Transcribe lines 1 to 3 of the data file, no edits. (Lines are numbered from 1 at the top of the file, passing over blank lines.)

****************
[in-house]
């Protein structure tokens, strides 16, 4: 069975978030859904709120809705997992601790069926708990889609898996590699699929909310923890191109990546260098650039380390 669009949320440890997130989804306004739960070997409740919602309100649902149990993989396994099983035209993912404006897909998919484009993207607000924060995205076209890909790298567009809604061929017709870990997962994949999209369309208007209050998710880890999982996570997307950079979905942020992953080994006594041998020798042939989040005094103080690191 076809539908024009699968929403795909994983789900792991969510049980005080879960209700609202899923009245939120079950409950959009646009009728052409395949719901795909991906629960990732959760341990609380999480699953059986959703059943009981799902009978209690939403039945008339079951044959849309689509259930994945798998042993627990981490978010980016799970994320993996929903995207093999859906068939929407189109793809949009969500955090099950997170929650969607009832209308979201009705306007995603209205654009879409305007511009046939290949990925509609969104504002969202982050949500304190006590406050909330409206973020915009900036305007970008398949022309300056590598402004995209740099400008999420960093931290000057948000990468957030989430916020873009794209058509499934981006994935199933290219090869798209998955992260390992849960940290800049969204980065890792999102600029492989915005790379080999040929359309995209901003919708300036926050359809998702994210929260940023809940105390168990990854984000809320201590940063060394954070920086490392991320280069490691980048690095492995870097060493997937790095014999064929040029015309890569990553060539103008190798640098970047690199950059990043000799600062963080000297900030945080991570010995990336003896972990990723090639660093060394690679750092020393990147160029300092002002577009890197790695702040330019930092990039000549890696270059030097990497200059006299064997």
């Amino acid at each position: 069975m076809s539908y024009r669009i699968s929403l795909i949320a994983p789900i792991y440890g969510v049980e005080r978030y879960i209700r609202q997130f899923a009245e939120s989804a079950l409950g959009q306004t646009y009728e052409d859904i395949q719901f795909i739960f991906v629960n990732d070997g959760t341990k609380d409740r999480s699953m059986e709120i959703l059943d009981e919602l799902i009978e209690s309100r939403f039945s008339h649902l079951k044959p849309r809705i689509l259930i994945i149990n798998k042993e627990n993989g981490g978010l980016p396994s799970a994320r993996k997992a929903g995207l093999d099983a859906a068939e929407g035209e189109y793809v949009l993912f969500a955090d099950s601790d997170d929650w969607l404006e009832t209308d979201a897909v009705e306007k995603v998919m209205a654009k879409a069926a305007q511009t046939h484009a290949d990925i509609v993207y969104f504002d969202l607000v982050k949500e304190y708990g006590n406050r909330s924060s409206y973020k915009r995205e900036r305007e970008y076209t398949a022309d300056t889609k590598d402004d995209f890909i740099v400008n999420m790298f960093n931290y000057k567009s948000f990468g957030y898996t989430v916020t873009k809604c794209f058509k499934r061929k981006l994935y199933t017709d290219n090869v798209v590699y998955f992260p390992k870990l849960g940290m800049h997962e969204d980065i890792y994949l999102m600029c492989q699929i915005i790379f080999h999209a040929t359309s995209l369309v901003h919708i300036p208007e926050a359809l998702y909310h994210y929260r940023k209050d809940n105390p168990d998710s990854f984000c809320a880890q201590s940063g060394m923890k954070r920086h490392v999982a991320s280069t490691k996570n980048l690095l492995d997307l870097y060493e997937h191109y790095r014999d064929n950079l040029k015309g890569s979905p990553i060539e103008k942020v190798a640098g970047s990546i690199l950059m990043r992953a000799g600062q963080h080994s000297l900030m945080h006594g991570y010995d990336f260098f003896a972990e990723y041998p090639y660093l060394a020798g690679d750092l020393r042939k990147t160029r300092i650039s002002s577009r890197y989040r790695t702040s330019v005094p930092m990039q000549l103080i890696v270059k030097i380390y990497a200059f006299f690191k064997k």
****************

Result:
[in-house]
């Protein structure tokens, strides 16, 4: 069975978030859904709120809705997992601790069926708990889609898996590699699929909310923890191109990546260098650039380390 669009949320440890997130989804306004739960070997409740919602309100649902149990993989396994099983035209993912404006897909998919484009993207607000924060995205076209890909790298567009809604061929017709870990997962994949999209369309208007209050998710880890999982996570997307950079979905942020992953080994006594041998020798042939989040005094103080690191 076809539908024009699968929403795909994983789900792991969510049980005080879960209700609202899923009245939120079950409950959009646009009728052409395949719901795909991906629960990732959760341990609380999480699953059986959703059943009981799902009978209690939403039945008339079951044959849309689509259930994945798998042993627990981490978010980016799970994320993996929903995207093999859906068939929407189109793809949009969500955090099950997170929650969607009832209308979201009705306007995603209205654009879409305007511009046939290949990925509609969104504002969202982050949500304190006590406050909330409206973020915009900036305007970008398949022309300056590598402004995209740099400008999420960093931290000057948000990468957030989430916020873009794209058509499934981006994935199933290219090869798209998955992260390992849960940290800049969204980065890792999102600029492989915005790379080999040929359309995209901003919708300036926050359809998702994210929260940023809940105390168990990854984000809320201590940063060394954070920086490392991320280069490691980048690095492995870097060493997937790095014999064929040029015309890569990553060539103008190798640098970047690199950059990043000799600062963080000297900030945080991570010995990336003896972990990723090639660093060394690679750092020393990147160029300092002002577009890197790695702040330019930092990039000549890696270059030097990497200059006299064997």
């Amino acid at each position: 069975m076809s539908y024009r669009i699968s929403l795909i949320a994983p789900i792991y440890g969510v049980e005080r978030y879960i209700r609202q997130f899923a009245e939120s989804a079950l409950g959009q306004t646009y009728e052409d859904i395949q719901f795909i739960f991906v629960n990732d070997g959760t341990k609380d409740r999480s699953m059986e709120i959703l059943d009981e919602l799902i009978e209690s309100r939403f039945s008339h649902l079951k044959p849309r809705i689509l259930i994945i149990n798998k042993e627990n993989g981490g978010l980016p396994s799970a994320r993996k997992a929903g995207l093999d099983a859906a068939e929407g035209e189109y793809v949009l993912f969500a955090d099950s601790d997170d929650w969607l404006e009832t209308d979201a897909v009705e306007k995603v998919m209205a654009k879409a069926a305007q511009t046939h484009a290949d990925i509609v993207y969104f504002d969202l607000v982050k949500e304190y708990g006590n406050r909330s924060s409206y973020k915009r995205e900036r305007e970008y076209t398949a022309d300056t889609k590598d402004d995209f890909i740099v400008n999420m790298f960093n931290y000057k567009s948000f990468g957030y898996t989430v916020t873009k809604c794209f058509k499934r061929k981006l994935y199933t017709d290219n090869v798209v590699y998955f992260p390992k870990l849960g940290m800049h997962e969204d980065i890792y994949l999102m600029c492989q699929i915005i790379f080999h999209a040929t359309s995209l369309v901003h919708i300036p208007e926050a359809l998702y909310h994210y929260r940023k209050d809940n105390p168990d998710s990854f984000c809320a880890q201590s940063g060394m923890k954070r920086h490392v999982a991320s280069t490691k996570n980048l690095l492995d997307l870097y060493e997937h191109y790095r014999d064929n950079l040029k015309g890569s979905p990553i060539e103008k942020v190798a640098g970047s990546i690199l950059m990043r992953a000799g600062q963080h080994s000297l900030m945080h006594g991570y010995d990336f260098f003896a972990e990723y041998p090639y660093l060394a020798g690679d750092l020393r042939k990147t160029r300092i650039s002002s577009r890197y989040r790695t702040s330019v005094p930092m990039q000549l103080i890696v270059k030097i380390y990497a200059f006299f690191k064997k």